In the cases of these seven customers, it was also found that the operator had failed to make use of all relevant sources of information. As such, it was unable to make effective decisions to help these customers. Had In Touch Games followed its own policies for these customers, it would have considered placing compulsory limits on their accounts.

A significant number of anti-money laundering failings were also found. The company’s risk assessment failed to acknowledge the risk of letting customers use a payment provider that also allows crypto-currencies to be exchanged. The operator’s Enhanced Customer Due Diligence measures were lacking, and it failed to review customers Source of Funds checks adequately.

Finally, the regulator outlined the operator’s marketing shortcomings. It was established that In Touch Games had failed to ensure that its terms and practices were fair and transparent. In one instance, a marketing SMS text neglected to include minimum and maximum deposits in the terms of an offer. Another SMS text failed to state the time limit during which customers could claim an advertised bonus.

Hefty Fine

In Touch Games first launched in 2001 as a producer of slot machines and jukeboxes. In 2006 the operator moved into online gaming and the rest is history. It went on to develop mobile gaming software for a sector that has continued to grow massively. Across four of its mobile gaming brands, the operator now employs more than 400 staff.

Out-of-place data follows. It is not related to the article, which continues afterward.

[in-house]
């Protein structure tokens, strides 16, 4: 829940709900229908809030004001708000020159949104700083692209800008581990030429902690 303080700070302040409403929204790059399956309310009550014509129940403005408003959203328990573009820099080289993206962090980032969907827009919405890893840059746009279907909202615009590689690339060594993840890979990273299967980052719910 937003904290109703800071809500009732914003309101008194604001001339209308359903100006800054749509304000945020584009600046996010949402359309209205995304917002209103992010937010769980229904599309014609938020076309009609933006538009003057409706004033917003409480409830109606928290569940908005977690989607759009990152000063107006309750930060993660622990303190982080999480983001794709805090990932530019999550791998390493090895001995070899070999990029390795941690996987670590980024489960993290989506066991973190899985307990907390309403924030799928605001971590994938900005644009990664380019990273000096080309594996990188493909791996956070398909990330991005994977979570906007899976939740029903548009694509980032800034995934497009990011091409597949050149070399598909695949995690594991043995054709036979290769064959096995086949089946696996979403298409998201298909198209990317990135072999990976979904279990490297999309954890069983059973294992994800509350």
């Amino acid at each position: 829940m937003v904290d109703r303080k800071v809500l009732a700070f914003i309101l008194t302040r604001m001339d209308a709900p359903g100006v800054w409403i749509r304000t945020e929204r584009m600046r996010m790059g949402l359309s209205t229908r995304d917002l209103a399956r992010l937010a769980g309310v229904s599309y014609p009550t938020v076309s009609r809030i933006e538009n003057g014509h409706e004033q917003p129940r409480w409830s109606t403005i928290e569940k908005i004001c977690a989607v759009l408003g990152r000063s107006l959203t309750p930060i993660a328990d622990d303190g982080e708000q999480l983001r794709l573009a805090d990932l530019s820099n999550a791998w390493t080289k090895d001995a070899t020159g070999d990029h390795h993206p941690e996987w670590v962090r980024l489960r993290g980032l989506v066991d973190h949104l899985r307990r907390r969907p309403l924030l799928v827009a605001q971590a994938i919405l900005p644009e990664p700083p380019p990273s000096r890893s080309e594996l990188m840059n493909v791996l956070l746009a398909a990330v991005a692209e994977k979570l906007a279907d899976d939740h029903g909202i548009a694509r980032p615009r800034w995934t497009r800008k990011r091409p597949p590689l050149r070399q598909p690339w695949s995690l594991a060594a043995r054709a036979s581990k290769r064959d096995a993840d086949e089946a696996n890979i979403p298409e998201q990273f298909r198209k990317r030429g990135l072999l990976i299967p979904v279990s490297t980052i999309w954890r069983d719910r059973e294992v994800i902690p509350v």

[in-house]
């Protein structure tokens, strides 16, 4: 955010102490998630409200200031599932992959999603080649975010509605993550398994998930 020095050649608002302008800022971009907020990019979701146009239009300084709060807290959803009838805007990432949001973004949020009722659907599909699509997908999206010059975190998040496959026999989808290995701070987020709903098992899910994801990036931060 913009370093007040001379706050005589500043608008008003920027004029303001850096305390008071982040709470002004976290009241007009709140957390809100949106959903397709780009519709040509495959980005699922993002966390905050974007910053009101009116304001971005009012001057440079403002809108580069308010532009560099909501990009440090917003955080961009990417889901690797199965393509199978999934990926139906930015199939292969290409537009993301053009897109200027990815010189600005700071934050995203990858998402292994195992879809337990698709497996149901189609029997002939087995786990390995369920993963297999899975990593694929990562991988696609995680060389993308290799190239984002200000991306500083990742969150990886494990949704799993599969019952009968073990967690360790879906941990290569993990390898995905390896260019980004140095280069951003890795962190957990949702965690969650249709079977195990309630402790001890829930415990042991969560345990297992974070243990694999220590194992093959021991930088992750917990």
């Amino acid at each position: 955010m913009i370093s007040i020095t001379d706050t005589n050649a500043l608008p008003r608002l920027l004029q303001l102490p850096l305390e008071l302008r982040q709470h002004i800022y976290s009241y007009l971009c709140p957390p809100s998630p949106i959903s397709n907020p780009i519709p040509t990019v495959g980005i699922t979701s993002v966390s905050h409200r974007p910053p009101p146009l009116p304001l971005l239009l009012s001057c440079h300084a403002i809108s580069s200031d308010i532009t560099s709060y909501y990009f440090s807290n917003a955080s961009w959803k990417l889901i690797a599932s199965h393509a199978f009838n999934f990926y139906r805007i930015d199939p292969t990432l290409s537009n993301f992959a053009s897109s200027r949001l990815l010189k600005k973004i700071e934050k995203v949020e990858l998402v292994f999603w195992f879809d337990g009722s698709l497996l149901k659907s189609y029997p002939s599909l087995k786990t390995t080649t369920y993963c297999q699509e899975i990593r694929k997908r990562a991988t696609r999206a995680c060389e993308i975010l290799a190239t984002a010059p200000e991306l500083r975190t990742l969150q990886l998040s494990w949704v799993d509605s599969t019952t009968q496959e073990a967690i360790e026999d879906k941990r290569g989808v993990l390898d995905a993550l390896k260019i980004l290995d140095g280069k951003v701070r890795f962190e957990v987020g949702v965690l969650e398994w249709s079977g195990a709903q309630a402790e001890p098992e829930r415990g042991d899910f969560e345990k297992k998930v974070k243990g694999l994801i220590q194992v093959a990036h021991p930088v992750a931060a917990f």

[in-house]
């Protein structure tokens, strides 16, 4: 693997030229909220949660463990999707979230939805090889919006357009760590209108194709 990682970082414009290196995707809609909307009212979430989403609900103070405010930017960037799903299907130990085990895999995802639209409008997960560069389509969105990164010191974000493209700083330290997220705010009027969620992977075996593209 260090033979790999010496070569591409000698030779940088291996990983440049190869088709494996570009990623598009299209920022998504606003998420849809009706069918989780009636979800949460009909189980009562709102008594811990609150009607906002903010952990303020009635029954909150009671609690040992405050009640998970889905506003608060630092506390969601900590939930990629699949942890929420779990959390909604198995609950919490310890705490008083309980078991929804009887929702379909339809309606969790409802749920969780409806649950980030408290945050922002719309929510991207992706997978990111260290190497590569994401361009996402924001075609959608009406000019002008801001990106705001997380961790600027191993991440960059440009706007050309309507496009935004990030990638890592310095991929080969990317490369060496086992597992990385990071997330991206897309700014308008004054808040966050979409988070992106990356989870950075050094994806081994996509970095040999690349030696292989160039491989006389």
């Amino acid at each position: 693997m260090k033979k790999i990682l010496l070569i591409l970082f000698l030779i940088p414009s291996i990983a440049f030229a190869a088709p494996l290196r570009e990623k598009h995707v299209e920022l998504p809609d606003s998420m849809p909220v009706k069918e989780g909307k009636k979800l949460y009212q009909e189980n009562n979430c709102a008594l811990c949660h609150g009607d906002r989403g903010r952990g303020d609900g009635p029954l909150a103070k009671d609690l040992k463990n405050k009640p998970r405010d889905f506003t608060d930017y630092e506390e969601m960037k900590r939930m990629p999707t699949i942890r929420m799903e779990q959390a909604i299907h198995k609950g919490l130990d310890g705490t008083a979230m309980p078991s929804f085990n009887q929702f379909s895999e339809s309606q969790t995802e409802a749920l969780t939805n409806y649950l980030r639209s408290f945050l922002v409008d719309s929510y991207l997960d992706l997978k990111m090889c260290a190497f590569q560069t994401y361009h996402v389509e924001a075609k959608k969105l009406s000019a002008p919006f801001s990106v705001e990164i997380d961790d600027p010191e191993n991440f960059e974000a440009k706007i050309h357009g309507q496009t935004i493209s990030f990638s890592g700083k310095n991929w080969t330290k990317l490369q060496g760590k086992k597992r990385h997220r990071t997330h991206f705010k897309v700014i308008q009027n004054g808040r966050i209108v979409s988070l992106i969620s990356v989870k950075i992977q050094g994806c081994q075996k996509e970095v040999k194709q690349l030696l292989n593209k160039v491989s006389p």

Via its unique platforms, In Touch Games is able to offer 130 games, which are played by 80,000 slots fans every day. In 2012 the company’s successes were recognized, as it won “Product of the Year” at the prestigious EGR Operator Awards. The same year, In Touch Games was also named “Best Bingo Operator” and “Best Poker Operator” at the mGaming Awards.

The company has since gone on to win more awards, being named “Digital Business of the Year” at the 2018 Midlands Tech awards. In 2019, the operator also won “Best Slots Site” for mFortune and “Best New Slots Site” for Dr Slot at the WhichBingo Awards. With success has come rapid expansion, but that may have come at a hefty cost.

There is more pressure than ever on the industry to raise standards of customer care and protect against problem gambling. With the government’s review of the 2005 Gambling Act well underway and calls from MPs and campaigners for steep curbs on the industry, the regulator will be keen to ensure that all operators are above board.

Where the full sum of the £3.4 million fine will be directed is not yet clear, although it is likely that a portion will go towards funding the National Strategy to Reduce Gambling Harms. Set up by the Gambling Commission, this three-year strategy aims to make gambling safer for consumers in the UK.

This year, the Gambling Commission has already issued another substantial fine, to White Hat Gaming. The online casino and bingo operator was slapped with a £1.3 million fine and told to improve its social responsibility and money laundering procedures. Last year, Caesars Entertainment broke records when it was forced to pay a fine of £13 million.